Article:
54.  (1) If an employer introduces or intends to introduce a measure, policy, practice or change that affects the terms, conditions or security of employment of a significant number of employees to whom a collective agreement applies,

(a) the employer shall give notice to the trade union that is party to the collective agreement at least 60 days before the date on which the measure, policy, practice or change is to be effected, and

(b) after notice has been given, the employer and trade union shall meet, in good faith, and endeavour to develop an adjustment plan, which may include provisions respecting any of the following:

(i)  consideration of alternatives to the proposed measure, policy, practice or change, including amendment of provisions in the collective agreement;

(ii)  human resource planning and employee counselling and retraining;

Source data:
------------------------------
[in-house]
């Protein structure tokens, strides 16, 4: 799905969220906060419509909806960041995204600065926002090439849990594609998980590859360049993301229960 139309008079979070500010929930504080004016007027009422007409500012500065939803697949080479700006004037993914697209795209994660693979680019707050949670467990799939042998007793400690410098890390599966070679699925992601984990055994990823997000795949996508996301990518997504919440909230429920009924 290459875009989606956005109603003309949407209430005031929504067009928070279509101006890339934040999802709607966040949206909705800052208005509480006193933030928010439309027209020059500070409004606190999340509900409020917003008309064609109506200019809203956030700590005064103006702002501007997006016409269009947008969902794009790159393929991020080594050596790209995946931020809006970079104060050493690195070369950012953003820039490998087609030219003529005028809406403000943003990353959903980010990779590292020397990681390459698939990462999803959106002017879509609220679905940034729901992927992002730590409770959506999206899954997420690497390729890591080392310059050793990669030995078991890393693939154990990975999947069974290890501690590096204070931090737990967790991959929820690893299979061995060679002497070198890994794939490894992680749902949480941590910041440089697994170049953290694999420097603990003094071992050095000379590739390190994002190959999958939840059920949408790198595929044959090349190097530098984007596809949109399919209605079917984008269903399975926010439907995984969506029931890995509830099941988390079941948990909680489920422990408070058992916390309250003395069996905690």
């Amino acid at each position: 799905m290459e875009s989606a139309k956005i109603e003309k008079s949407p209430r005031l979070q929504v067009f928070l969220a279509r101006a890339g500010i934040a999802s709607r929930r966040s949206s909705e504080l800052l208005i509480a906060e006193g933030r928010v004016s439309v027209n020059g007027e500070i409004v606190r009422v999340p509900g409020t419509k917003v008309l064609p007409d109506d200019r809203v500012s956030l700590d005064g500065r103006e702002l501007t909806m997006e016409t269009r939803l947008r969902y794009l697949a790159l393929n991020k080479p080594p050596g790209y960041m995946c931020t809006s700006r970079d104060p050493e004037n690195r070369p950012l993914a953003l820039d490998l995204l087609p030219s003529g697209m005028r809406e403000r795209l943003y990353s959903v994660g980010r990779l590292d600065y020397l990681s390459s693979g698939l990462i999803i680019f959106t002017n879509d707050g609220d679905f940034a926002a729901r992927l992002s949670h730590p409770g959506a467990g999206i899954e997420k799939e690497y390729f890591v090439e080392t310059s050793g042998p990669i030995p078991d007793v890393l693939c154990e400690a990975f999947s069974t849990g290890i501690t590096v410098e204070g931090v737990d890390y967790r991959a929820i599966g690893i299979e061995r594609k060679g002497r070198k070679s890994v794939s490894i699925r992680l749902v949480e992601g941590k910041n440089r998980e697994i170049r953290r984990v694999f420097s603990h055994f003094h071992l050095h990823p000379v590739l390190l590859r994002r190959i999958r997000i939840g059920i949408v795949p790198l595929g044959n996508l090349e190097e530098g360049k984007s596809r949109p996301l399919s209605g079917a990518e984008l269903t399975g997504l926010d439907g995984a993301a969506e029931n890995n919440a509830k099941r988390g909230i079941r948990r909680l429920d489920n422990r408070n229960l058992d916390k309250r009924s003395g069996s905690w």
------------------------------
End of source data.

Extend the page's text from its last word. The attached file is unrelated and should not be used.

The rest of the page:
(iii)  notice of termination;

(iv)  severance pay;

(v)  entitlement to pension and other benefits including early retirement benefits;

(vi)  a bipartite process for overseeing the implementation of the adjustment plan.

(2) If, after meeting in accordance with subsection (1), the parties have agreed to an adjustment plan, it is enforceable as if it were part of the collective agreement between the employer and the trade union.

(3) Subsections (1) and (2) do not apply to the termination of the employment of employees referred to in section 49.2 of the Employment Standards Act.

Historical Note(s): 1992-82-54.

Division 3 — First Collective Agreement

First collective agreement

55.  (1) Either party may apply to the associate chair of the Mediation Division for the appointment of a mediator to assist the parties in negotiating a first collective agreement, if

(a) a trade union certified as bargaining agent and an employer have bargained collectively to conclude their first collective agreement and have failed to do so, and

(b) the trade union has taken a strike vote under section 60 and the majority of those employees who vote have voted for a strike.

(2) If an application is made under subsection (1) an employee shall not strike or continue to strike, and the employer shall not lock out or continue to lock out, unless a strike or lockout is subsequently authorized under subsection (6) (b) (iii).

(3) The associate chair must appoint a mediator within 5 days of receiving an application under subsection (1).